I was wearing thick glasses at age 5. I had to always sit at the front row of any classroom. I can't recognize people until they are two to three feet away from me. If I lived in the States, my eye doctor said that I would be considered legally blind. But I managed. I coped. I finished school and I am now an architect, blessed with a family of my own.
I did not do it alone. I had supportive (sometimes over protective) parents, two loving grandmothers and wonderful aunts, uncles and cousins. In school I always had very considerate teachers, friends who were more than willing to dictate a whole lecture from the blackboard to me . (Caroline, Leah, Perti, Ritzie, Aileen, Paul, Roselle, Raffy)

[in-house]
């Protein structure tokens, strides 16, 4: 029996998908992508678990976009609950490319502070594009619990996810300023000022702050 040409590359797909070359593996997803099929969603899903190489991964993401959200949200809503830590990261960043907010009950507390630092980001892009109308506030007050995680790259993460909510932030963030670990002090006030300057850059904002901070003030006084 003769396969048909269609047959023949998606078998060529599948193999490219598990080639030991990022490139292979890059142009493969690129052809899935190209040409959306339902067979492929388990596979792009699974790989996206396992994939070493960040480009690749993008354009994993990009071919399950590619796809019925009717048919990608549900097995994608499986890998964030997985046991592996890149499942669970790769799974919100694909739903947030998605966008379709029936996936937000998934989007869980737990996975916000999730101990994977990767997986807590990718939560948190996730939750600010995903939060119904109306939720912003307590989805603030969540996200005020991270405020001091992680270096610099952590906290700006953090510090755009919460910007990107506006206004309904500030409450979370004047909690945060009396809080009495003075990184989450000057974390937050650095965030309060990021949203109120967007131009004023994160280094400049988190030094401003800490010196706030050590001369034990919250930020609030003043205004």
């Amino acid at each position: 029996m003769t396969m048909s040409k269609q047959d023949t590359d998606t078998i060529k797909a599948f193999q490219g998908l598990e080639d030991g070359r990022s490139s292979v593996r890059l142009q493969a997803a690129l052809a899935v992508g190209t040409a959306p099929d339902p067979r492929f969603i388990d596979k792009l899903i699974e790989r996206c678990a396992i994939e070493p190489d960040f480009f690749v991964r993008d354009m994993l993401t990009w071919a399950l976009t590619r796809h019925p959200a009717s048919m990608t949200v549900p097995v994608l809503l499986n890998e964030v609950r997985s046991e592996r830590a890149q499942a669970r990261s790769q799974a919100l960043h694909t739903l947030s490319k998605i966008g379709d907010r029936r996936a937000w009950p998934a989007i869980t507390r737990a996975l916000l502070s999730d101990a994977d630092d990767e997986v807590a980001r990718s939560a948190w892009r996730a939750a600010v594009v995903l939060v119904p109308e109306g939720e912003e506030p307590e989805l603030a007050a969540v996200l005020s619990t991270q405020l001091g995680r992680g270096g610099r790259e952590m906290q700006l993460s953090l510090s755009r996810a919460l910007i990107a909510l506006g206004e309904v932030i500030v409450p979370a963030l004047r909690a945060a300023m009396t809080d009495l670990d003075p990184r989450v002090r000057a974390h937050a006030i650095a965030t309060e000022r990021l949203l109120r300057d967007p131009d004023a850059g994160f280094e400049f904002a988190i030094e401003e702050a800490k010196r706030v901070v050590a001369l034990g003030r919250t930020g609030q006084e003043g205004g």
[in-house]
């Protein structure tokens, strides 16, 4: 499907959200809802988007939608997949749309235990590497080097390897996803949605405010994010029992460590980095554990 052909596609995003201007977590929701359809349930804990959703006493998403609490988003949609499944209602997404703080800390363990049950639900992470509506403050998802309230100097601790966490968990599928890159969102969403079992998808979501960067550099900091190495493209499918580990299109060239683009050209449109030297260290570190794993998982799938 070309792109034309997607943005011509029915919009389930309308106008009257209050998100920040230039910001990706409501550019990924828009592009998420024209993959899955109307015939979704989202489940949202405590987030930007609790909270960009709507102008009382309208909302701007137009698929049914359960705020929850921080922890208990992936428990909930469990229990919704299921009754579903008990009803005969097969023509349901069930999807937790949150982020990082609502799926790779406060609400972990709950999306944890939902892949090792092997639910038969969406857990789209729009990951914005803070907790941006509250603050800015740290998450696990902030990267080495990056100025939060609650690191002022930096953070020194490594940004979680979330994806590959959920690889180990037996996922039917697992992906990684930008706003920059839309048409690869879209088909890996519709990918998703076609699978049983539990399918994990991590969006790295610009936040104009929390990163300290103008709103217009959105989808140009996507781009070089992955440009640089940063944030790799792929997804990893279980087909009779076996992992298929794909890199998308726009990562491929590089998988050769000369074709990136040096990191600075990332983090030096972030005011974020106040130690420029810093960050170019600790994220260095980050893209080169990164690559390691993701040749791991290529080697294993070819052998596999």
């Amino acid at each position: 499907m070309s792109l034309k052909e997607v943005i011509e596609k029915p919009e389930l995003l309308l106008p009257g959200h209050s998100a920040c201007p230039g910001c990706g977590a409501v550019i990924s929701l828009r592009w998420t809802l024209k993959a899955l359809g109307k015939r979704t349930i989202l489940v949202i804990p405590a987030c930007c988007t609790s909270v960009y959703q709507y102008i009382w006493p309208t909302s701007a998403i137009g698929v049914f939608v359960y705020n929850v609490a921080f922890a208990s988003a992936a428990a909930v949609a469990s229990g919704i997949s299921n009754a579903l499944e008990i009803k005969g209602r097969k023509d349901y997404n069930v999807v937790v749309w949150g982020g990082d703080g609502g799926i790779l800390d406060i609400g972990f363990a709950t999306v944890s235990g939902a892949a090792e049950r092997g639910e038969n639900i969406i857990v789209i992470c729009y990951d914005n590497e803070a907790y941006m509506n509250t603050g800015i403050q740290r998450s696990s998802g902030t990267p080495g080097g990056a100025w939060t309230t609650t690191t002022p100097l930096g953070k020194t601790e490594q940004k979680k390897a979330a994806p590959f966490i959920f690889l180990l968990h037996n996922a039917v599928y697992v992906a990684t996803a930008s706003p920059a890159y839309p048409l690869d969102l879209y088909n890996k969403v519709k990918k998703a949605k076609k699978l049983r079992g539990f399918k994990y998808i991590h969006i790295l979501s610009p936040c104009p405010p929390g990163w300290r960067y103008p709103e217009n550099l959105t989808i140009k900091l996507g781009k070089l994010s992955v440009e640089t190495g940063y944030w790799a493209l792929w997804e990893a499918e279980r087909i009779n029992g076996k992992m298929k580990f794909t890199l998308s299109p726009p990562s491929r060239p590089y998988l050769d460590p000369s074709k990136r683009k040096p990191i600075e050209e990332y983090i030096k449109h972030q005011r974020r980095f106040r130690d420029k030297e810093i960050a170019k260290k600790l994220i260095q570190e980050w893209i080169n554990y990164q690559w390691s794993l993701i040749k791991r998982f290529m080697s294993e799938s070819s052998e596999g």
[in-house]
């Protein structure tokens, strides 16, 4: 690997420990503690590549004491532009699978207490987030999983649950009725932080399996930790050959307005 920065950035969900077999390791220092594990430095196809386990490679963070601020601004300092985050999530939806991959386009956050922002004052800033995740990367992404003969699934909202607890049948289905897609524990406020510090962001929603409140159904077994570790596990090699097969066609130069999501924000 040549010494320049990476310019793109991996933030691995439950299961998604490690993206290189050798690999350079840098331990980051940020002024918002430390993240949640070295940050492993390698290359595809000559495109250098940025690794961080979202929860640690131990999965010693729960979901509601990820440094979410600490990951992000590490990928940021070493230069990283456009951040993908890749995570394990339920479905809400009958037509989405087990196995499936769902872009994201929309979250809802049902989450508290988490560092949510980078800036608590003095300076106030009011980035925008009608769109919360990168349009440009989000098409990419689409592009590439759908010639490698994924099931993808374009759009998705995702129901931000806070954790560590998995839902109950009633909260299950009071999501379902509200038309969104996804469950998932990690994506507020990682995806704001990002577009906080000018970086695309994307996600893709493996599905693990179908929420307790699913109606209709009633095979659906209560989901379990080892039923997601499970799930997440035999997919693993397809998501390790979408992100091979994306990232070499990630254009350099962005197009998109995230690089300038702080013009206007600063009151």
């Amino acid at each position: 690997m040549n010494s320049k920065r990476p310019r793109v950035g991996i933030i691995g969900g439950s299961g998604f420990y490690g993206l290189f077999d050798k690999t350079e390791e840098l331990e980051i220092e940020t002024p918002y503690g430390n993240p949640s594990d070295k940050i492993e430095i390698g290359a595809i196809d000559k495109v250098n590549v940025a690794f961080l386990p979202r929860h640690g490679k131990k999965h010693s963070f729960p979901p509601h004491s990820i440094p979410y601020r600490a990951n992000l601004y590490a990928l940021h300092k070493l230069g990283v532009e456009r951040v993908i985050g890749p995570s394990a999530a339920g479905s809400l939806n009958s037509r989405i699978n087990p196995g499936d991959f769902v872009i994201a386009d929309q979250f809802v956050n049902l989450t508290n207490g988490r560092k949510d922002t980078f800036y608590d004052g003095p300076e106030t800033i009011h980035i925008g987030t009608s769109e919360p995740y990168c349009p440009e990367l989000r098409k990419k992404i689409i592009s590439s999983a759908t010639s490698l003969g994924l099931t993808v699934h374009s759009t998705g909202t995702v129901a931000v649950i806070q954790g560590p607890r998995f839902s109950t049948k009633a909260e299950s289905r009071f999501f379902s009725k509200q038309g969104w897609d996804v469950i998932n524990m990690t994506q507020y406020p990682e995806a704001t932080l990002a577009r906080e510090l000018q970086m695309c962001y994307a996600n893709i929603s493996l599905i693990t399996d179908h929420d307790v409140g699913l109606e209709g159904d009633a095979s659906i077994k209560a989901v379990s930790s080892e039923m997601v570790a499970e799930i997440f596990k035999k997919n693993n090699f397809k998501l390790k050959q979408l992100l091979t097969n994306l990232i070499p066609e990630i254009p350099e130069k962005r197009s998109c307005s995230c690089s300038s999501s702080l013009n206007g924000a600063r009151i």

Right now my own kids have yet to understand the extent of my disability at the same time know that I wish to be treated like I have always been - normal. I came across this beautiful video produced for a similar advocacy. It reminded me that even as people with disabilities try their hardest to live a normal lives, sometimes they could still need a little hand and understanding.
Let us not miss these opportunities.